Brain signals have shown that calves do appear to feel pain when slaughtered according to Jewish and Muslim religious law, strengthening the case for adapting the practices to make them more humane.
“I think our work is the best evidence yet that it’s painful,” says Craig Johnson, who led the study at Massey University in Palmerston North, New Zealand.
Johnson summarised his results last week in London when receiving an award from the UK Humane Slaughter Association. His team also showed that if the animal is concussed through stunning, signals corresponding to pain disappear.
The findings increase pressure on religious groups that practice slaughter without stunning to reconsider. “It provides further evidence, if it was needed, that slaughtering an animal without stunning it first is painful,” says Christopher Wathes of the UK Farm Animal Welfare Council, which has long argued for the practice to end.
Two minutes is a very long time to be in excruciating pain, trying to breathe.
It is, in short, a horrible, brutal death.
So why is it legal? The intent of our animal welfare legislation in this area is to eliminate unnecessary pain and suffering. The exemption for Halal and Kosher slaugher would appear to suggest, therefore, that pain and suffering are a necessary part of those practices.
Both the constitution, and natural law, guarantee the right to religious freedom, and religious practice. It would, for example, be abhorrent to force a Muslim to eat meat that was not Halal if their conscience did not permit it. But equally, the freedom of religion does not guarantee a right to inflict pain and suffering. If a religious group in Ireland embraced human sacrifice as a core part of their faith, we would not permit them to carry it out – so why do we permit this cruelty to animals?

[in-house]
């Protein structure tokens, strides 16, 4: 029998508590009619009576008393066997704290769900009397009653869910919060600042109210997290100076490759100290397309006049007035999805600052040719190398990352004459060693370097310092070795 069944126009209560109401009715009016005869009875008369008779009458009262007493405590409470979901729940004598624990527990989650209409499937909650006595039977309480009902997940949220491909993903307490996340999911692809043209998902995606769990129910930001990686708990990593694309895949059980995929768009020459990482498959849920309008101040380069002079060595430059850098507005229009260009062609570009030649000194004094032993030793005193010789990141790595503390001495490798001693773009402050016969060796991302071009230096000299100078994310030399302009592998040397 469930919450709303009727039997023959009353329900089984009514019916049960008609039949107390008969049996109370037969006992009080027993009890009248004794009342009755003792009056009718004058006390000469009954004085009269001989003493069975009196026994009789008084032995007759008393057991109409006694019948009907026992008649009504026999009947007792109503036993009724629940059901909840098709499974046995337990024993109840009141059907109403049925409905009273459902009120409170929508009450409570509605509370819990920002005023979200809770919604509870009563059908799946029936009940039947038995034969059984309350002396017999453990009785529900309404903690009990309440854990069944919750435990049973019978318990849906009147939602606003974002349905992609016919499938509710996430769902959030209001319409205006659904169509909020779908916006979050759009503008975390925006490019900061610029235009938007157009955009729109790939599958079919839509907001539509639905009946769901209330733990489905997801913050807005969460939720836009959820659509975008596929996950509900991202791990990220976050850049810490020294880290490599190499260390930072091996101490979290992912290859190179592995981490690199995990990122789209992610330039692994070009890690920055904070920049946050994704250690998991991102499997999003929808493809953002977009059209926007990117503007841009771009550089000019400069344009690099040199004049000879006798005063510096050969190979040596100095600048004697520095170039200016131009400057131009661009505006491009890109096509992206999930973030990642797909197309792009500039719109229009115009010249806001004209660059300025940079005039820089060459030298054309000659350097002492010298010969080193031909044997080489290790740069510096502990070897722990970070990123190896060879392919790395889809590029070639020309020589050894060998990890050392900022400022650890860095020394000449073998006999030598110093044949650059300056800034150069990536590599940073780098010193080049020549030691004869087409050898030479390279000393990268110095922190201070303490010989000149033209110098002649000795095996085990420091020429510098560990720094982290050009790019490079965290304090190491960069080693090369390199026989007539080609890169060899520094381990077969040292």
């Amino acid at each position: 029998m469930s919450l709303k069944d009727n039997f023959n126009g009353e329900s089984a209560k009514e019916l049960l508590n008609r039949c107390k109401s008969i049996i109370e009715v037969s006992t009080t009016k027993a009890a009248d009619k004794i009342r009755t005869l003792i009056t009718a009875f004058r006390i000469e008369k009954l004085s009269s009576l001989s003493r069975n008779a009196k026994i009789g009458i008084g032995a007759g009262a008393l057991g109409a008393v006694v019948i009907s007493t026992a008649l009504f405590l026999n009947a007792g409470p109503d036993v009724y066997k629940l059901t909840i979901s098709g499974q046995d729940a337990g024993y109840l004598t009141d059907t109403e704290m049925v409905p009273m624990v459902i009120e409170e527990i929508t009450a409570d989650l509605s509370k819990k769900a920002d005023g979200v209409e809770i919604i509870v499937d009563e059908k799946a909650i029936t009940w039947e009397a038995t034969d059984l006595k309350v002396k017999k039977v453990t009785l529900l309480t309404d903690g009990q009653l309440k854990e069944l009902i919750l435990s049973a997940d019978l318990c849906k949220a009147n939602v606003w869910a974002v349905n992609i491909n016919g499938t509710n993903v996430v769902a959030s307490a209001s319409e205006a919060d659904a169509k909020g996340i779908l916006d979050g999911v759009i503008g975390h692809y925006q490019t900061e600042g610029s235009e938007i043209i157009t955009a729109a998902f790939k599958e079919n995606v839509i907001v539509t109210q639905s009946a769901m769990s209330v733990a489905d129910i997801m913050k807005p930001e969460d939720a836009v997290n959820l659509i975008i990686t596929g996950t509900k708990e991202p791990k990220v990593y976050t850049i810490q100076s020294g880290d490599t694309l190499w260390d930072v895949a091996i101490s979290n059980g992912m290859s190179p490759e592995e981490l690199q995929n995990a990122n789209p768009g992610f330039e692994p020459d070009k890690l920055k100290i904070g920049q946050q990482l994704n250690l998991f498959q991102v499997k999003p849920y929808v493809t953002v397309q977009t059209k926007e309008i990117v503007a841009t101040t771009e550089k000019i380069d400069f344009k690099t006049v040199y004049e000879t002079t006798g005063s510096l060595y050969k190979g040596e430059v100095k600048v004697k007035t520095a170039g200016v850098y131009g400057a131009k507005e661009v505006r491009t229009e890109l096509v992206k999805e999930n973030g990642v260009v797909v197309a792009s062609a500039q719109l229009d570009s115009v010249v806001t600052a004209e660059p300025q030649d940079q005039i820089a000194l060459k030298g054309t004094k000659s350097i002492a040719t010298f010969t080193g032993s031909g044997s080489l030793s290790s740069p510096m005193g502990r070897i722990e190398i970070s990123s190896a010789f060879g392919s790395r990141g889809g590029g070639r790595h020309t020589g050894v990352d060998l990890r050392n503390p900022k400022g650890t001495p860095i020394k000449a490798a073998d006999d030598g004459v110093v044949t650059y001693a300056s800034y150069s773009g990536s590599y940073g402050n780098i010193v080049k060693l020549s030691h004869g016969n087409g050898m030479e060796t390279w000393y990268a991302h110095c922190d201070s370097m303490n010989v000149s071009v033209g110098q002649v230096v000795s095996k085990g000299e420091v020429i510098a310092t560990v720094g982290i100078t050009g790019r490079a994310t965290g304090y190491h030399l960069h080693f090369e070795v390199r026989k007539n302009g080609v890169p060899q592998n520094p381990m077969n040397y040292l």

There is a boundary that we draw around religious freedom. A Christian who practiced some of the instructions in the old testament, for example, in relation to chastising a daughter or a son, would swiftly find themselves in prison. The law should not force anyone to violate their conscience, but neither should it allow objectively barbaric acts to be carried out in the name of religious freedom.
Of course, the problem in Ireland isn’t just the financial benefit we derive from the barbarism of religious slaughter – it’s also the precedent we would set. Some people in Ireland are more than happy to discuss Halal and Kosher, because it advances their political argument that immigration undermines our values. But those people are conspicuously silent when it comes to the other barbarisms we allow for our own “cultural” reasons. Tearing a fox apart with a pack of dogs is perfectly legal in Ireland. Choking a hare, or a fox, or a badger, or any other wild animal, with a snare is still perfectly legal, despite the fact that there are few more horrible imaginable deaths to inflict on any creature. Greyhound racing, a sport which inflicts horrible cruelty both to unwanted dogs, and to many champion dogs, is legal.
If Halal and Kosher were banned, that would be most welcome. But if your conscience when it comes to how we treat animals in this country ends there, examine it closely, for fear that it might not be the animals that you really care about.